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25
Jan

Immuno Oncology CRO Trials – What Patients Need to Know

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Immuno Oncology CRO Trials play an important role in improving personalised cancer treatment.

Essentially, a trial is an evaluation of a new therapy or a new combination of therapies to see if it might be a useful and helpful approach to treating cancer.

Almost any therapy a cancer patient receives is in some sense a trial to see if it actually helps and benefits the patients in controlling the cancer and this is measured usually by radiographs, CT scans or other kinds of scans to see if the cancer is actually being controlled.

Immuno Oncology CRO trials occur in different phases and generally Phase 1 trials involve taking a brand new drug or a new combination of drugs to determine which the safe and tolerable dose of the drug is.

Phase 1 trials are about testing safety. A combination of drugs may also be tested to determine, what is the right dose to combine with another drug so that they can be safely taken together and

While phase 1 trials are often thought of as the most experimental and maybe from a patient's point of view, the least desirable, quite the opposite is true. Phase I clinical trials give access to new therapies that can hopefully make a bigger difference than existing therapies.

In later stage clinical trials drug X is compared to drug Y to determine which one is more effective.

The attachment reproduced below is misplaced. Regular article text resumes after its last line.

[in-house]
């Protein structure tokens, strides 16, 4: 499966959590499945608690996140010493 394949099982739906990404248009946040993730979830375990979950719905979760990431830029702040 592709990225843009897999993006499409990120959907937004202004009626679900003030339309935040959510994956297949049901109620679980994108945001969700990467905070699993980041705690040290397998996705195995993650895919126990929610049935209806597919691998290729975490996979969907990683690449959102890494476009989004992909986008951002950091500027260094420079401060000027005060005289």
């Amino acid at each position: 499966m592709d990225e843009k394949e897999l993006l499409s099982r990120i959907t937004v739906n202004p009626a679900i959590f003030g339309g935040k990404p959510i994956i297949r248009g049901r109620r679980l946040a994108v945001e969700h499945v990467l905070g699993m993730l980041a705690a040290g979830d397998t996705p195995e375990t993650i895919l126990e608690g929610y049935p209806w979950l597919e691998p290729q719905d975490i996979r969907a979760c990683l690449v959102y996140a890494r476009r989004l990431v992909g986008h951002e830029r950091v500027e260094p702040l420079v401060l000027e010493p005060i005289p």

What are the Eligibility Criteria for Immuno Oncology CRO Trials?

 This is a question which patients need to be aware of when searching for clinical trials on the cancer research institute website. They can compile a list of 20 to 30 trials but patients aren't necessary eligible for every one of those trials.

 

Eligibility requirements vary from trial to trial and are often very strict and rigid for a reason. A clinical trial is really an experiment to try and prove whether a therapy is safe, beneficial or more effective than another drug depending on the phase of the trial.  

 For this reason, Oncology CRO services companies make sure that the patients in the trial meet two different standards - one that they are going to be a relatively uniform population so that the CRO can be confident that there aren't other variables that are responsible for the benefit or lack of benefit in those patients.

 Second, that patients actually meet particular criteria that would make this a safe type of therapy for patients to participate in. This is probably the most critical factor when testing a new drug.

Since the side-effects of the drug being tested have not been fully uncovered,

Immuno Oncology CRO services companies want to make sure that the drug will not cause harm.

For instance, if a drug is likely to have effects on the liver if metabolised in the liver, then one of the eligibility criteria will be that the patient must have normal liver function.